2012: A Year in Review

Burnet Institute

21 December, 2012

As the year comes to a close, we take this opportunity to reflect on our major news stories of 2012. Exciting events, scientific discoveries, awards and significant milestones made this year one of Burnet’s most successful.


Burnet’s acting Co-head of the Centre for International Health, Professor Robert Power won second prize in The Age short-story award.

A long and dedicated career in the field of international health saw Beverley Snell from the Centre for International Health recognised in the Australia Day Honours with a Medal of the Order of Australia.


The Burnet Institute received a tuberculosis (TB) biomarkers grant through the Bill & Melinda Gates Foundation’s Grand Challenges in Global Health program, an initiative which seeks to overcome persistent bottlenecks in creating new tools that can radically improve health in the developing world.

The Institute’s CD4 T-cell test was showcased in the National Health and Medical Research Council’s (NHMRC) flagship publication, Ten of the Best Research Projects 2011, profiling some of the work done by NHMRC-funded researchers who are leading the way in finding innovative solutions to some of the our nation’s greatest health challenges.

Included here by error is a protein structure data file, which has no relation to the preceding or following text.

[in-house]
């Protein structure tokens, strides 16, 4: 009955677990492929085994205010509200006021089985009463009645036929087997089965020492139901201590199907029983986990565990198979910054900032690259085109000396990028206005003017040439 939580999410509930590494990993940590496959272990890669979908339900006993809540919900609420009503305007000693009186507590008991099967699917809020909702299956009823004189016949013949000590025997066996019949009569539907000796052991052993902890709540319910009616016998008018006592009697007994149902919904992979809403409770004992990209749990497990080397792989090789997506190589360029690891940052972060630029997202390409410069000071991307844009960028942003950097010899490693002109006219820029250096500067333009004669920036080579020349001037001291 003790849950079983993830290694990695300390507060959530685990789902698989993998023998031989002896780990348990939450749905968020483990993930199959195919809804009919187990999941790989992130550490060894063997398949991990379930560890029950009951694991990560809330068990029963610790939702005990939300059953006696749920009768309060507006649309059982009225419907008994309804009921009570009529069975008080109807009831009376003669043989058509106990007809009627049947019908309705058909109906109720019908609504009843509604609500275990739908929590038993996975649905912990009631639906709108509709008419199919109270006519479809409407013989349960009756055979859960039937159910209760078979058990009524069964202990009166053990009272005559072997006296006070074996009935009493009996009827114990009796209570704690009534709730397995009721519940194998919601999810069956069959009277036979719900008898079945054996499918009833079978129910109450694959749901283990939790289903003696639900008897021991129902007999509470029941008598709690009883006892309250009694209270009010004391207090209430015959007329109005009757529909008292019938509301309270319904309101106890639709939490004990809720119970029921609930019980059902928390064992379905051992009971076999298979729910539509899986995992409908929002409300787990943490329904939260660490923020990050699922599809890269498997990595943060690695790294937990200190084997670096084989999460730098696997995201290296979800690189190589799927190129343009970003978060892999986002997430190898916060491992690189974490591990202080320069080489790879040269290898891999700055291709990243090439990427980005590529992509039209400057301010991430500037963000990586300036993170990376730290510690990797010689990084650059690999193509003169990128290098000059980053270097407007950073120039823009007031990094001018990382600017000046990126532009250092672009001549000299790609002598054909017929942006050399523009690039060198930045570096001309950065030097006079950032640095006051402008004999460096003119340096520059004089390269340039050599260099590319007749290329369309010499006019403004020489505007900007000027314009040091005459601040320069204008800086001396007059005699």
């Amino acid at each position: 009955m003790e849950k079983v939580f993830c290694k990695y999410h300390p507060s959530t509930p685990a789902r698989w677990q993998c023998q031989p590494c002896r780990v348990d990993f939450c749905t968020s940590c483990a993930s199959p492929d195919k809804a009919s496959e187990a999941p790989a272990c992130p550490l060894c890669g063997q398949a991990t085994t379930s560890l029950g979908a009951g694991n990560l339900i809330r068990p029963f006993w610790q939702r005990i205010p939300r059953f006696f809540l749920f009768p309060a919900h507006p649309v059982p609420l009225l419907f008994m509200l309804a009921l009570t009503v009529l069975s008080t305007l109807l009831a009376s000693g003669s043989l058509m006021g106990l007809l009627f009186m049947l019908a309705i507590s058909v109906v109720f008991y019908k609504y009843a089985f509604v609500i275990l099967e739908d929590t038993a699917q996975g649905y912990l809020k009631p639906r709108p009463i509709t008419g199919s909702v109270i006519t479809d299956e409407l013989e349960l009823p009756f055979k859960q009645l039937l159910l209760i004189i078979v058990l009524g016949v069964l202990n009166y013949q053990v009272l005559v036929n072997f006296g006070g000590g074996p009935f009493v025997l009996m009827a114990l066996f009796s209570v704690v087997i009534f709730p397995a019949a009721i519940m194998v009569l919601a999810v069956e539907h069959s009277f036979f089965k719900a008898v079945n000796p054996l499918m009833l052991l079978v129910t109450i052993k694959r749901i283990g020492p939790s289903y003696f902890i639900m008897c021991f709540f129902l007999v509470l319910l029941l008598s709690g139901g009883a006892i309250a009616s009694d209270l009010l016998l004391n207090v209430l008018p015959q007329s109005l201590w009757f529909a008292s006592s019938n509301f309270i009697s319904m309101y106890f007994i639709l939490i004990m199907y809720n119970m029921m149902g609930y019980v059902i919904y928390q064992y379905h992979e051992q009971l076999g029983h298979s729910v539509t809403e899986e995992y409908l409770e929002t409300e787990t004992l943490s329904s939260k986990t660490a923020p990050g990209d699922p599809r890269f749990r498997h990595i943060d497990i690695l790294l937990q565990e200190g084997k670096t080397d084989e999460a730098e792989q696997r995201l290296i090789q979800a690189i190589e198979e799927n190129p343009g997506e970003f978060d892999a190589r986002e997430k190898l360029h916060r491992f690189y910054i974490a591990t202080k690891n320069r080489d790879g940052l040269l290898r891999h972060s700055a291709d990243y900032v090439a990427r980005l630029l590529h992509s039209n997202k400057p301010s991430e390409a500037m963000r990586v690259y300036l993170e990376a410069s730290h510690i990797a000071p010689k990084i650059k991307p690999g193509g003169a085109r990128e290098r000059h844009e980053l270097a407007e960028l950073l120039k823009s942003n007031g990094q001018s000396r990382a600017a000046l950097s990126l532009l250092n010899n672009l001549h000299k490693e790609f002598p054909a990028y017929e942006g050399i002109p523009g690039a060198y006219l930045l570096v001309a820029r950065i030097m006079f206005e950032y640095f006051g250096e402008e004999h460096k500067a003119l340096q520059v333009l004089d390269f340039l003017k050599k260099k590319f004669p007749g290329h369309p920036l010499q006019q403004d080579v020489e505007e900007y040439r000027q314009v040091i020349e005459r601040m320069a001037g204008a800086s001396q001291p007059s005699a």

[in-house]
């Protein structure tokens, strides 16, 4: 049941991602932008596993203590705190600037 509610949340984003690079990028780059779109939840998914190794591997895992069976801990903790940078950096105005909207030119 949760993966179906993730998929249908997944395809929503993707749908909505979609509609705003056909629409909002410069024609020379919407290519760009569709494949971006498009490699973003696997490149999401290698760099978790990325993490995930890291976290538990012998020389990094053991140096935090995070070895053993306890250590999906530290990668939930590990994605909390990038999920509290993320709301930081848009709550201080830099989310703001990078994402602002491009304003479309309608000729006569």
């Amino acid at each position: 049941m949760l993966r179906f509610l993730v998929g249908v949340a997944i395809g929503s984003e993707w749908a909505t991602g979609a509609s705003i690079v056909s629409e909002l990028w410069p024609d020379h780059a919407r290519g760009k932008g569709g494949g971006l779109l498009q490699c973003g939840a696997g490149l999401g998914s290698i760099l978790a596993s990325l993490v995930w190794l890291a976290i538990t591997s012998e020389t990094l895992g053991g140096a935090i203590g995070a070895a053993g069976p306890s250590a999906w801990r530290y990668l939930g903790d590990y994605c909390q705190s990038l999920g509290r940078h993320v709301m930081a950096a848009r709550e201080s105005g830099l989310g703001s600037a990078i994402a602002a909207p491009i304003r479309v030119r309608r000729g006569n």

With beaming smiles, people from all walks of life in unimaginable outfits turned out for a fabulous day of fun, adventure and laughs – the Melbourne City Romp.

Liz Hill, the Global Health Collaborative Leader for Research Triangle Institute (RTI) International outlined a number of reasons and examples of how the two institutes could collaborate successfully during a visit to the Institute.


Burnet Institute researchers discovered one of the important ways dendritic (immune) cells recognise dead and damaged cells. This research improved our understanding of how the immune system recognises danger, and could significantly improve the effectiveness and side effects of vaccines in the future.